Antarctica is touted as one of the most haunted places in the world. Sure, this is based on the number of ghosts per capita, but with a population fluctuating between around 1,100 brave folks in the winter to 4,400 during the summer, there is said to be roughly one perturbed spirit for every nine people that inhabit the desolate continent.
The spirits of explorers, scientists, and tourists are believed to wander the icy wasteland and the abandoned buildings they once inhabited during their lifetimes. Whether by plane crash or exposure to the extreme temperatures, many have involuntarily included themselves among the Antarctic ghosts.
The schooner Jenny left port in 1823 and was never seen again until a whaling ship made a horrifying discovery years later. Apparently, the Jenny had become trapped in the ice and the entire boat was frozen. Crew from the whaling ship noticed people on Jenny's deck, but when they boarded, they realized the people had been frozen solid and perfectly preserved. According to the legend, they discovered a journal entry written by Jenny's captain. His last entry is nothing short of chilling:
"May 4, 1823. No food for 71 days. I am the only one left alive."
Jenny was left to sail on as a ghost ship.
In the early 1900s, the race was on to be the first to reach the geographic South Pole. In 1911, British explorer Robert Falcon Scott and his team set out on the Terra Nova Expedition and set up camp at the edge of the Great Ice Barrier. While some men stayed behind with supplies and shelter, the rest of the team ventured onwards.
The expedition did not go completely as planned; a rival reached the pole about a month before his team. In 1912, Scott and four other men he had selected to join him on the expedition perished on their way back to the hut. Frostbite, gangrene, and starvation plucked them off one by one. On March 29, 1912, Scott recorded his final journal entry:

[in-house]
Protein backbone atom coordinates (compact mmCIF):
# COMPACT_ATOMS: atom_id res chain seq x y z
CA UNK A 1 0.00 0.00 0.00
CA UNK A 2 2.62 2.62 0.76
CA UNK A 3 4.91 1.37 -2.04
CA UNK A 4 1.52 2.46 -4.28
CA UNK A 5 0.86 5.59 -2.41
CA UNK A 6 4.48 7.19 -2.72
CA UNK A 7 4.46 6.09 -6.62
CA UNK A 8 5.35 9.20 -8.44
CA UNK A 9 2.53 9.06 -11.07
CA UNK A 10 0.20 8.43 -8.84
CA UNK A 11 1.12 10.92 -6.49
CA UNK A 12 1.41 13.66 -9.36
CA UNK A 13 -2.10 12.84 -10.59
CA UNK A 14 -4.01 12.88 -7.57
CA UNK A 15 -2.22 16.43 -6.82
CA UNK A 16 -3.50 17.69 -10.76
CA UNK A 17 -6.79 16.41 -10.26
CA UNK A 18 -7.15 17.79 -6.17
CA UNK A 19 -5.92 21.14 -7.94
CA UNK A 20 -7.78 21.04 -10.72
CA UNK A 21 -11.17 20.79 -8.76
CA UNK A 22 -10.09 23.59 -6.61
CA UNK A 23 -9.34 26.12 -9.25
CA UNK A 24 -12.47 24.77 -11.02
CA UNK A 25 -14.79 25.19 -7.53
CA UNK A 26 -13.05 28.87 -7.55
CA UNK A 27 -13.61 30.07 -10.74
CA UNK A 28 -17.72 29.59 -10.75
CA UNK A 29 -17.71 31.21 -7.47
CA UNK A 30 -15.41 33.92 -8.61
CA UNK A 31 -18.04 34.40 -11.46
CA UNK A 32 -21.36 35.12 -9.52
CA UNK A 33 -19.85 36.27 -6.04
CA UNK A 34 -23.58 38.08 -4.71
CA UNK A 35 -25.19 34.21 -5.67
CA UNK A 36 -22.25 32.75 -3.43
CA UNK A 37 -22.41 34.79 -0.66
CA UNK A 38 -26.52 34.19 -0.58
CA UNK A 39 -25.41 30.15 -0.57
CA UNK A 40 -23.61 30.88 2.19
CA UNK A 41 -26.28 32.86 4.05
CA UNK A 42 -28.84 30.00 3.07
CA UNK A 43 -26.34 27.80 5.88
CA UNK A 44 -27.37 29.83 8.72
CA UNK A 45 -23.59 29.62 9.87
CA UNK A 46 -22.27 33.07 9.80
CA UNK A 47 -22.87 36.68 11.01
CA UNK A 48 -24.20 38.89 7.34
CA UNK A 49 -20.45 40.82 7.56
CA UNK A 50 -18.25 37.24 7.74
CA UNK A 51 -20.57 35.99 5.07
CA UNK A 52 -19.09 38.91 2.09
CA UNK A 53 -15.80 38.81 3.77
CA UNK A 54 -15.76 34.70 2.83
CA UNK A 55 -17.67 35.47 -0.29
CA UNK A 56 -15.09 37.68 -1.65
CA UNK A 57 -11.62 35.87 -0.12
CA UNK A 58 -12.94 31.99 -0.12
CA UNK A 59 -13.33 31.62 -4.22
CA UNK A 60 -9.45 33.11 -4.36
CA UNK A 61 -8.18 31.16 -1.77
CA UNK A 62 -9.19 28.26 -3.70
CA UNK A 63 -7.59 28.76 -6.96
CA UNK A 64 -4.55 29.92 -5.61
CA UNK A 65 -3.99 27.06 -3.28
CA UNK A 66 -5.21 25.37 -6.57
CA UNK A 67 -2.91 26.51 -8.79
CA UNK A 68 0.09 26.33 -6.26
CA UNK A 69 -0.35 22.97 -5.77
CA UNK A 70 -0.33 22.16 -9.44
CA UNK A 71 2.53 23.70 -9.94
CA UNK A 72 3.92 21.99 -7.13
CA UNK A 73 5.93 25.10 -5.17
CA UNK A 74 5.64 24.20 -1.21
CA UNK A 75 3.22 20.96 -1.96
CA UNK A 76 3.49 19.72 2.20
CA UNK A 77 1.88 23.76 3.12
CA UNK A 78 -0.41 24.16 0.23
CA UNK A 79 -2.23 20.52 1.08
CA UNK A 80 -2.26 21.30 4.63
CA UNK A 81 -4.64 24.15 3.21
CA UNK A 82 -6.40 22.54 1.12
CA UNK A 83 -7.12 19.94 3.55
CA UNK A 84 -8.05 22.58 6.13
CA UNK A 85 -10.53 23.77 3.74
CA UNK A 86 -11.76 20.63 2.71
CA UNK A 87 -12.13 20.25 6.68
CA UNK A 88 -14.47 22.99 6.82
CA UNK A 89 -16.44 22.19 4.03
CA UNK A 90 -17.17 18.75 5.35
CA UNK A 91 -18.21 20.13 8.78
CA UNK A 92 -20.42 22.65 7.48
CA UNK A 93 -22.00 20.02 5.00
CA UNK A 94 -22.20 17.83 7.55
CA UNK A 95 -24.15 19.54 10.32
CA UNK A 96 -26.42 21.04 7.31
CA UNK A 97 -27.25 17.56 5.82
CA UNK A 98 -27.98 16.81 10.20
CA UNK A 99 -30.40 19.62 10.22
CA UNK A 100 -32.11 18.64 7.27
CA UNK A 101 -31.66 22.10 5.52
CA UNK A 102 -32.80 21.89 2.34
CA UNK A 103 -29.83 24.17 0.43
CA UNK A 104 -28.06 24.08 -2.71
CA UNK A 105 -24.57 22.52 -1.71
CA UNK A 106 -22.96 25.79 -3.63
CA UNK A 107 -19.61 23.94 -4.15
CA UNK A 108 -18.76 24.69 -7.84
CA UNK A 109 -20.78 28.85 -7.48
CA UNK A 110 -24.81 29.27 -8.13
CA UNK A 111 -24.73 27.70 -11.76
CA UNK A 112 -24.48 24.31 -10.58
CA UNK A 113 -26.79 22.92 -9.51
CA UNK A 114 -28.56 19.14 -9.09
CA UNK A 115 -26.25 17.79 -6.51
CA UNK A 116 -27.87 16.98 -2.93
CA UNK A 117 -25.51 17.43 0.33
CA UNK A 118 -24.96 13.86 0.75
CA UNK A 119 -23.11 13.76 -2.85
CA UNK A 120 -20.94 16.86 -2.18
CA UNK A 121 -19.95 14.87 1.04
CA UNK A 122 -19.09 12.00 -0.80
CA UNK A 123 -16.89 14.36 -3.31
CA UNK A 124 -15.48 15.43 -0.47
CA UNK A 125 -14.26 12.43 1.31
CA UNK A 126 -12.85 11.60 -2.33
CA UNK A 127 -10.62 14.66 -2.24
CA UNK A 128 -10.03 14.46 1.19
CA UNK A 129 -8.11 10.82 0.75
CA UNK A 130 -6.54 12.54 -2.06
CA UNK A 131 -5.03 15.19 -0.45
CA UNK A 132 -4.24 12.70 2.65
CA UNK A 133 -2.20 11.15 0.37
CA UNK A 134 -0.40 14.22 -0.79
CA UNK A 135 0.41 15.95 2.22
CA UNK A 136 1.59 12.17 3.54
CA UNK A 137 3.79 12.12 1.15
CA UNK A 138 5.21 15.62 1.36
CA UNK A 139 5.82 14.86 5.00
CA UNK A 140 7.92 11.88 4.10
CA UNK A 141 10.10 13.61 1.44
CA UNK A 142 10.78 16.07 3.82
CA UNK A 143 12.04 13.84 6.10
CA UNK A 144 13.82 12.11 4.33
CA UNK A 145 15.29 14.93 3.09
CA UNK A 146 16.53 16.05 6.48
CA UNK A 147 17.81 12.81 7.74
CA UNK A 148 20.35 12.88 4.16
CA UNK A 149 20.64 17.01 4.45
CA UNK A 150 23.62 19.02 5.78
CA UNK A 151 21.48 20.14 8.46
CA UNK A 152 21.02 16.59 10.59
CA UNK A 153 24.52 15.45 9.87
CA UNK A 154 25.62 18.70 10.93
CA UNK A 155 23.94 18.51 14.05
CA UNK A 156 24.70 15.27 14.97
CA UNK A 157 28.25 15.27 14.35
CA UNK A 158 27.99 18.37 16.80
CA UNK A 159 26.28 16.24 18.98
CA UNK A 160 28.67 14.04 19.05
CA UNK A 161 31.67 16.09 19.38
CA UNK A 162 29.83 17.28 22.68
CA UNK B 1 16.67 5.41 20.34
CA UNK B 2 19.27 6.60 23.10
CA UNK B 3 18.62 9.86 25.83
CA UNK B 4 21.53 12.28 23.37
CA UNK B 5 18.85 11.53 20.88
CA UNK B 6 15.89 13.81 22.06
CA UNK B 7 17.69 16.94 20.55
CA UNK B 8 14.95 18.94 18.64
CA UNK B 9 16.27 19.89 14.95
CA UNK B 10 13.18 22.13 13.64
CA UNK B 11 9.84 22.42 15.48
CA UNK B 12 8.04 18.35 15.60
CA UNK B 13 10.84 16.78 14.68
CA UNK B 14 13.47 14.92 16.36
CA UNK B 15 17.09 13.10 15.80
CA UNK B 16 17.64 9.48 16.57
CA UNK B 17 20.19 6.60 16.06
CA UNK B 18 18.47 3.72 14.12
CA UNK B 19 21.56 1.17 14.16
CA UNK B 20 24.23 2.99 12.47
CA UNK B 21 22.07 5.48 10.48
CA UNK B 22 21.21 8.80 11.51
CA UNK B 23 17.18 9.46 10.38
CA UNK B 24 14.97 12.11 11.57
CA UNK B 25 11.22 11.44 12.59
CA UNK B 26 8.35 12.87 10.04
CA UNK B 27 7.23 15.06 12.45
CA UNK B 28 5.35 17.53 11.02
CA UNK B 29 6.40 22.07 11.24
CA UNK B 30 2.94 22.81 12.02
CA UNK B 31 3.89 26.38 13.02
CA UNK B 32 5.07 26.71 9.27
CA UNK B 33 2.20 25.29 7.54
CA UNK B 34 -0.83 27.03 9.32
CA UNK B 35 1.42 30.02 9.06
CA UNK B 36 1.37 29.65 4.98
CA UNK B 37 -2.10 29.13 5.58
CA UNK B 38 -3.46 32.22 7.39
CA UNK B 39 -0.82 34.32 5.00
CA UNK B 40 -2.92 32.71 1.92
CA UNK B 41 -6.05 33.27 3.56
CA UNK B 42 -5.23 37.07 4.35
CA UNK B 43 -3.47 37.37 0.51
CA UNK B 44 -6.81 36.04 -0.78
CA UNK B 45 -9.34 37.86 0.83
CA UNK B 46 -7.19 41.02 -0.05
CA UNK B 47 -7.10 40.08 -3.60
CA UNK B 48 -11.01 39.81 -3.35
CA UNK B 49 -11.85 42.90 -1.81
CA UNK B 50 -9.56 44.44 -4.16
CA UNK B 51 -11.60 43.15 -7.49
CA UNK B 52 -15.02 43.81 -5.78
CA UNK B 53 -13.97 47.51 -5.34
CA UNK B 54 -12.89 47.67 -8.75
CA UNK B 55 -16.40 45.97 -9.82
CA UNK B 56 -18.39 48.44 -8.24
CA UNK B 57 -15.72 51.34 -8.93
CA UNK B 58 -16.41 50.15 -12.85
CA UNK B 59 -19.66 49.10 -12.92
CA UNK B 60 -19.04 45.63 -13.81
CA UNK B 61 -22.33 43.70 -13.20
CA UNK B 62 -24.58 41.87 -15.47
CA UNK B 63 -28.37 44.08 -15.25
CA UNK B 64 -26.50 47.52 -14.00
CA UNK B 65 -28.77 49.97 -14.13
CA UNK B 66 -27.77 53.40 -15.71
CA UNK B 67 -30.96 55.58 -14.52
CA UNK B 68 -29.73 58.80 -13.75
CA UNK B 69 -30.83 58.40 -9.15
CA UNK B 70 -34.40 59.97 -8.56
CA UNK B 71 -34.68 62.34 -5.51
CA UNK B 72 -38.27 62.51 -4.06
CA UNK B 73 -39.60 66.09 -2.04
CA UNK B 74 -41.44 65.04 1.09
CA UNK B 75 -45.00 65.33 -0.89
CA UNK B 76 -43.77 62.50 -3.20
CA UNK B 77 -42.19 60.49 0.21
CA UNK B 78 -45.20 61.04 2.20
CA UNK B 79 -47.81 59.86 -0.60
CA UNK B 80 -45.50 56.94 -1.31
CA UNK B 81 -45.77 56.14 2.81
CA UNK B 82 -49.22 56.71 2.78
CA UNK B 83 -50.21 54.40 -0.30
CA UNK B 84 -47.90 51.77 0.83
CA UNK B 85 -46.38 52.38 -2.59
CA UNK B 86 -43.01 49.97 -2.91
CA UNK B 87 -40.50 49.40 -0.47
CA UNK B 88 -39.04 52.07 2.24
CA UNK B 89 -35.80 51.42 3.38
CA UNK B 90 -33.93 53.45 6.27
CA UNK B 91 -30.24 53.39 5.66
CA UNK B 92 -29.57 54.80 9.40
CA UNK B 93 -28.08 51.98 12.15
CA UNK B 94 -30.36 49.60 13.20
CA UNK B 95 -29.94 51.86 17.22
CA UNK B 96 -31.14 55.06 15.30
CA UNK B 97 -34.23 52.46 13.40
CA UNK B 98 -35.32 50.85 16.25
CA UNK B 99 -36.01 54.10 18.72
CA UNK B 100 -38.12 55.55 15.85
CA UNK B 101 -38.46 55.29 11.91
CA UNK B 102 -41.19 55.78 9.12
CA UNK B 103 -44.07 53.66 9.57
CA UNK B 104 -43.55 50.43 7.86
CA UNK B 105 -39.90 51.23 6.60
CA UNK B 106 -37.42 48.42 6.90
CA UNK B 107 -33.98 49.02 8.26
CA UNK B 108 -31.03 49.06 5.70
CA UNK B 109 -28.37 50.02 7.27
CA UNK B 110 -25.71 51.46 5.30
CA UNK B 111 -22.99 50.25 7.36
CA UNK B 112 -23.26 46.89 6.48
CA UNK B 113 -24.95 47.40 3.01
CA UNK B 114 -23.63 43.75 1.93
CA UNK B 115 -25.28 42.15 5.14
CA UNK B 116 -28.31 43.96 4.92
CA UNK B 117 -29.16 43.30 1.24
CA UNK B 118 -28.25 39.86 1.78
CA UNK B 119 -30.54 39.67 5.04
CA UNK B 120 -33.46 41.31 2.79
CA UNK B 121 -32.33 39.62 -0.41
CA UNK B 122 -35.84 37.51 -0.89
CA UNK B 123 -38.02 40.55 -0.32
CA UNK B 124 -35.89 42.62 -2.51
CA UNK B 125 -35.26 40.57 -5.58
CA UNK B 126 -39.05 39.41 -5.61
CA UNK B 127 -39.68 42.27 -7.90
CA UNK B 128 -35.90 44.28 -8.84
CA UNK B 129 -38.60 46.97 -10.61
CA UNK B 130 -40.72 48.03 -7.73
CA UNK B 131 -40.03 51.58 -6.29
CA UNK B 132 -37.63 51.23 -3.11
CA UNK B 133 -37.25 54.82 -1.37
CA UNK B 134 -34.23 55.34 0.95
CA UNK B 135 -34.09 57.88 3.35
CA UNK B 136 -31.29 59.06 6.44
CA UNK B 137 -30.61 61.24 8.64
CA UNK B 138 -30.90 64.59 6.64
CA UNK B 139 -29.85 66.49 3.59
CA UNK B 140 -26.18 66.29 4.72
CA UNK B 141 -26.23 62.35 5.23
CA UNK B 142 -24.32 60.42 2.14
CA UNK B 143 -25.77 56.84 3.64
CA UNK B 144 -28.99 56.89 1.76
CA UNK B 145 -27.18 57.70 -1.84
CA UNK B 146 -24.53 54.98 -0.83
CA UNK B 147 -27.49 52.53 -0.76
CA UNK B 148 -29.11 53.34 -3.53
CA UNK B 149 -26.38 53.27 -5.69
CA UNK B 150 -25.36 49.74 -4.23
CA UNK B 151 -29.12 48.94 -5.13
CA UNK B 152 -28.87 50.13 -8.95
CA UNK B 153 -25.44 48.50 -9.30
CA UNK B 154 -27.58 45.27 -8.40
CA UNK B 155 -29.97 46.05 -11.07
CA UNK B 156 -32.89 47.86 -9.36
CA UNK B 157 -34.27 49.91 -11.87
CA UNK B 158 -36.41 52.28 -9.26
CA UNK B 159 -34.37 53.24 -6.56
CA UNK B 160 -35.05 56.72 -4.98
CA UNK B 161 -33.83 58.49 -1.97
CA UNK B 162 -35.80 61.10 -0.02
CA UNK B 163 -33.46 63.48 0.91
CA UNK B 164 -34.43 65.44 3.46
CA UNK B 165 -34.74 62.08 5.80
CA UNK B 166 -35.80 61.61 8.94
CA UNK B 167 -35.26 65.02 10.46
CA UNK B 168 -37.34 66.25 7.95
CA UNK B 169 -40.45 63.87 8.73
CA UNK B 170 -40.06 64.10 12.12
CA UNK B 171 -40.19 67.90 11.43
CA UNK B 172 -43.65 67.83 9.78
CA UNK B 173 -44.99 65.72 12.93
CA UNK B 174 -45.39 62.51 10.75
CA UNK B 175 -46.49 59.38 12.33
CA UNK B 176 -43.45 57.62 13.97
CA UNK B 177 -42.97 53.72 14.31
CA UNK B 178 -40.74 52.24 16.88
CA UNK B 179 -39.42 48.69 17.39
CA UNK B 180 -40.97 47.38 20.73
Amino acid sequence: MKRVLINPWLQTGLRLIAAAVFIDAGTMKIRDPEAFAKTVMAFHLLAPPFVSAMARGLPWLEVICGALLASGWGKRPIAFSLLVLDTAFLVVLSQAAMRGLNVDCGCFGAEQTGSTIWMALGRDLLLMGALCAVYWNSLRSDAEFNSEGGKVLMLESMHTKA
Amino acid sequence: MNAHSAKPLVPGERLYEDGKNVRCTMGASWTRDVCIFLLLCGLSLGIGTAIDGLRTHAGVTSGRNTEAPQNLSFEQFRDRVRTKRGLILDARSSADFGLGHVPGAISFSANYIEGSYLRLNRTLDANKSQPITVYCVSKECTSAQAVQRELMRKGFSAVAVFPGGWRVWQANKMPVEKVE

Every day we have been ready to start for our depot 11 miles away, but outside the door of the tent it remains a scene of whirling drift. I do not think we can hope for any better things now. We shall stick it out to the end, but we are getting weaker, of course, and the end cannot be far. It seems a pity but I do not think I can write more. R. Scott. Last entry. For God's sake look after our people.
Scott's hut still stands, and people who have visited said they felt uneasy and uncomfortable. Voices and footsteps have been heard, and some people felt like they were being watched. There is also a cross placed close to the hut in memory of a member of the Scott expedition who passed.
Sir Edmund Hillary was a New Zealand mountaineer and explorer who climbed Mount Everest with Sherpa Norgay Tenzing. In May 1953, they became the first known people to reach the summit.
Seeking an even more extreme exploration, Hillary reached Antarctica five years later and found himself at explorer Sir Ernest Shackleton's abandoned hut. Shackleton passed in 1922.
In the hut, Hillary believed he saw Shackleton's ghost:
I'm not a person who really sees things very much but when I opened the door I distinctly saw Shackleton walking towards me and welcoming me.
Antarctica became a frequent tourist destination in the 1970s. Tourists booked day-trip flights from New Zealand and enjoyed a leisurely, aerial view of the harsh, icy continent. One such trip turned fatal due to low visibility and pilot error. The plane crashed into the side of Mount Erebus at 300 mph, and the impact instantly killed all 257 passengers.
Apparently, the corpses were stored at McMurdo Station, an American base on Antarctica's Ross Island, and many visitors to the site believe the ghosts of the people are still hanging around. Visitors claim to hear voices, see short trails of unexplained footprints, and feel strange presences.
One McMurdo Station worker remembers:
As soon as I entered, something was weird... I took a couple of steps in (and) the hair on the top of my head stood on end - footsteps upstairs; undeniably footsteps. A slow cadence of footsteps. I froze. It went from the back of the building to the front.